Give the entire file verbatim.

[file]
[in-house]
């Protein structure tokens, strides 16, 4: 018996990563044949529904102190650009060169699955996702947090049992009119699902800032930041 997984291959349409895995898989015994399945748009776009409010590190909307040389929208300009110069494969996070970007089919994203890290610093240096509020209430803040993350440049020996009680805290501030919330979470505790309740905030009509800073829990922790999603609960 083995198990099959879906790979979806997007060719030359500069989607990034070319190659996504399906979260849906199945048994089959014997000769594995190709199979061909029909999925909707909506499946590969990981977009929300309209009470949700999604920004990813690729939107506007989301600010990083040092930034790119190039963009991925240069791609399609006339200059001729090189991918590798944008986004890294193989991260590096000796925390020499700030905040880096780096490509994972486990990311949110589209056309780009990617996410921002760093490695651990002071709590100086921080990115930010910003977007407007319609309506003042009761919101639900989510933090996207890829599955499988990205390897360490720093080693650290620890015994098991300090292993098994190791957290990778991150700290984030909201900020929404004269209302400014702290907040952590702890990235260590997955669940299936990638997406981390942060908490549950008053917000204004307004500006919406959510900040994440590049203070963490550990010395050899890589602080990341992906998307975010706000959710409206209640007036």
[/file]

[in-house]
């Protein structure tokens, strides 16, 4: 018996990563044949529904102190650009060169699955996702947090049992009119699902800032930041 997984291959349409895995898989015994399945748009776009409010590190909307040389929208300009110069494969996070970007089919994203890290610093240096509020209430803040993350440049020996009680805290501030919330979470505790309740905030009509800073829990922790999603609960 083995198990099959879906790979979806997007060719030359500069989607990034070319190659996504399906979260849906199945048994089959014997000769594995190709199979061909029909999925909707909506499946590969990981977009929300309209009470949700999604920004990813690729939107506007989301600010990083040092930034790119190039963009991925240069791609399609006339200059001729090189991918590798944008986004890294193989991260590096000796925390020499700030905040880096780096490509994972486990990311949110589209056309780009990617996410921002760093490695651990002071709590100086921080990115930010910003977007407007319609309506003042009761919101639900989510933090996207890829599955499988990205390897360490720093080693650290620890015994098991300090292993098994190791957290990778991150700290984030909201900020929404004269209302400014702290907040952590702890990235260590997955669940299936990638997406981390942060908490549950008053917000204004307004500006919406959510900040994440590049203070963490550990010395050899890589602080990341992906998307975010706000959710409206209640007036």